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Alexis de Tocqueville Political and Social Observations on America and American Democracy in the 19th Century
Alexis de Tocqueville was a young apprentice magistrate in France who was sent in 1831 by his government to the United States to study the prison system His interest went beyond that. He returned to France and publisher a classic analysis of the influence of Democracy on government, economy and society in the United States. I have always found is comments on America to be insightful.
I have collected a number of his quotations that appeal to me.
"The greatness of America lies not in being more enlightened than any other nation, but rather in ability to repair her faults."
Probably since Viet Nam I have heard complaints about all the faults America has, as if no other country has nay faults. Yes, the country, like any country, has its share of mistakes, bad judgment, and scandals, but we eventually get back on an even keel. In my personal opinion the last election is about changing some mistakes.
"When the past no longer illuminates the future, the spirit walks in darkness."
With political correctness and the tendency to write history to suit a political goal we are in danger of losing the past. We must learn from history.
Democracy and socialism have nothing in common but one word, equality. But notice the difference. While democracy seeks equality in liberty, socialism seeks equality in restraint and servitude.
I think in my lifetime we have seen enough results of socialist governments to know the truth of this.
"The health of a democratic society may be measured by the quality of functions performed by private citizens."
Simply put, we should have less government and more private and non-profit organizations.
"In the United states the majority undertakes to supply a multitude of ready made opinions for the use of individuals, who are thus relieved from the necessity of forming opinions of their own."
I am not sure if it is the majority in this day and age. Opinion forming has become an industry. People such as George Soros can spend millions on trying to mold our opinions. Likewise, I am not sure exactly what drives political correctness but it seems nothing short of mind control to me. It seems that those who should be leaders in informing us are bend on just giving us the point of view they want us to have.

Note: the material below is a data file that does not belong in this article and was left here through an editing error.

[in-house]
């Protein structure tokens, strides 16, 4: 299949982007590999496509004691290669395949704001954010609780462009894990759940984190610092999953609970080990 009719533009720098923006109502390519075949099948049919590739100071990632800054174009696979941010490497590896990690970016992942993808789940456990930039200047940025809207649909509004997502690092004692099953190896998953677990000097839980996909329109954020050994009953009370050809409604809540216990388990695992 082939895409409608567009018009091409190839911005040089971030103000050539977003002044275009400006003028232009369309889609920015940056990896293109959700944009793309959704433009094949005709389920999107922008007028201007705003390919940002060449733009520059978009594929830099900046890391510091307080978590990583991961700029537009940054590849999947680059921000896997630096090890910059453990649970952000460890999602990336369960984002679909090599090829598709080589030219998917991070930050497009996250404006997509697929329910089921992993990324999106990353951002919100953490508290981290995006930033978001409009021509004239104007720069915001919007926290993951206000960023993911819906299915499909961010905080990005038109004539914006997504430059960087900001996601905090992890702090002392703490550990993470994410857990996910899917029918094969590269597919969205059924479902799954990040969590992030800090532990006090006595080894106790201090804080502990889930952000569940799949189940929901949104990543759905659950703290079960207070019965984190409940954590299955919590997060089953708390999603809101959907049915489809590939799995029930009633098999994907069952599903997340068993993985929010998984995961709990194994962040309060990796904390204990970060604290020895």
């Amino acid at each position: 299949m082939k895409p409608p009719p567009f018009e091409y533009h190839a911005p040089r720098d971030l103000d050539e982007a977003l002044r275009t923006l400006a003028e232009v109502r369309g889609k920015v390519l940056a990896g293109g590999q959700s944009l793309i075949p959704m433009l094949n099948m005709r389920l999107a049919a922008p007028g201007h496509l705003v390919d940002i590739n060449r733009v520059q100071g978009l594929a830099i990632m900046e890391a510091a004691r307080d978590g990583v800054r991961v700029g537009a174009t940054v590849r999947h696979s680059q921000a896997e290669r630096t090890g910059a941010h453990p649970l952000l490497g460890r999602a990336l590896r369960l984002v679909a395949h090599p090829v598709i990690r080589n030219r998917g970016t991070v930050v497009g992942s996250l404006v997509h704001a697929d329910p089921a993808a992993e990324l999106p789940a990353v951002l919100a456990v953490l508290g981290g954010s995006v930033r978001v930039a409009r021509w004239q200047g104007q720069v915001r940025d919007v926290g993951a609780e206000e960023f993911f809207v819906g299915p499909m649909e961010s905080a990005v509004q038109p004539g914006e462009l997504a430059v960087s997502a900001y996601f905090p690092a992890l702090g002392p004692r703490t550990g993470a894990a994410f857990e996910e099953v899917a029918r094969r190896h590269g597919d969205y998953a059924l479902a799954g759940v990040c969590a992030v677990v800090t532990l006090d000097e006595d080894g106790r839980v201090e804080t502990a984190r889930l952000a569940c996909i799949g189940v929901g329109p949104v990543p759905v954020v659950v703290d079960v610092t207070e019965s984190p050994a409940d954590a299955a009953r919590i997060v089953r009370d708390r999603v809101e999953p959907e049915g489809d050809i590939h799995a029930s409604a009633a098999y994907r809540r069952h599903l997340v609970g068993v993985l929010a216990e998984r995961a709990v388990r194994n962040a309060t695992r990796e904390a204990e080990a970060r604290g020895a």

Those that despise people will never get the best out of others and themselves.
I think we see a lot of this now. For example, people in our government who act like they are superior to ordinary people and are not afraid to say so. Are the reason car companies and others went broke because they failed to supply products the people were willing to buy? In the old days the phrase was, “The customer is always right.” Is the customer treated that way now? Customer service is given lip service now but ignored in practice.
Despotism may govern without faith, but liberty cannot. How is it possible that society should escape destruction if the moral tie is not strengthened in proportion as the political tie is relaxed? And what can be done with a people who are their own masters if they are not submissive to the Deity?”
Depending on your own view of religion you may discount his opinion or agree with me that true liberty comes through believe in something higher. As our society gets more secular, it seems to me it gets more oppressive with groups and government infringing on us. For example political correctness, which is polite censorship. Attempts to regulate everything to the point of micro-management.
“The American Republic will endure, until politicians realize they can bribe the people with their own money.”
I think that in my lifetime this has been a trend. Earmarks, social programs that people vote for to get something for nothing, over and above the needs of a “safety net” which should probably be at the local level anyhow.
“Scarcely any political question arises in the United States that is not resolved, sooner or later, into a judicial question.”
A good example is: The lawsuit against the State of Arizona for wanting to enforce laws the federal government, for political reasons does not want to enforce.
“Though it is very important for man as an individual that his religion should be true, that is not the case for society. Society has nothing to fear or hope from another life; what is most important for it is not that all citizens profess the true religion but that they should profess religion.”
This is why the recognition of all churches, rather than a state church is feasible. If the populace has no religion it probably has no basis for moral and ethical decisions, thus leadin
© 2010 Don A. Hoglund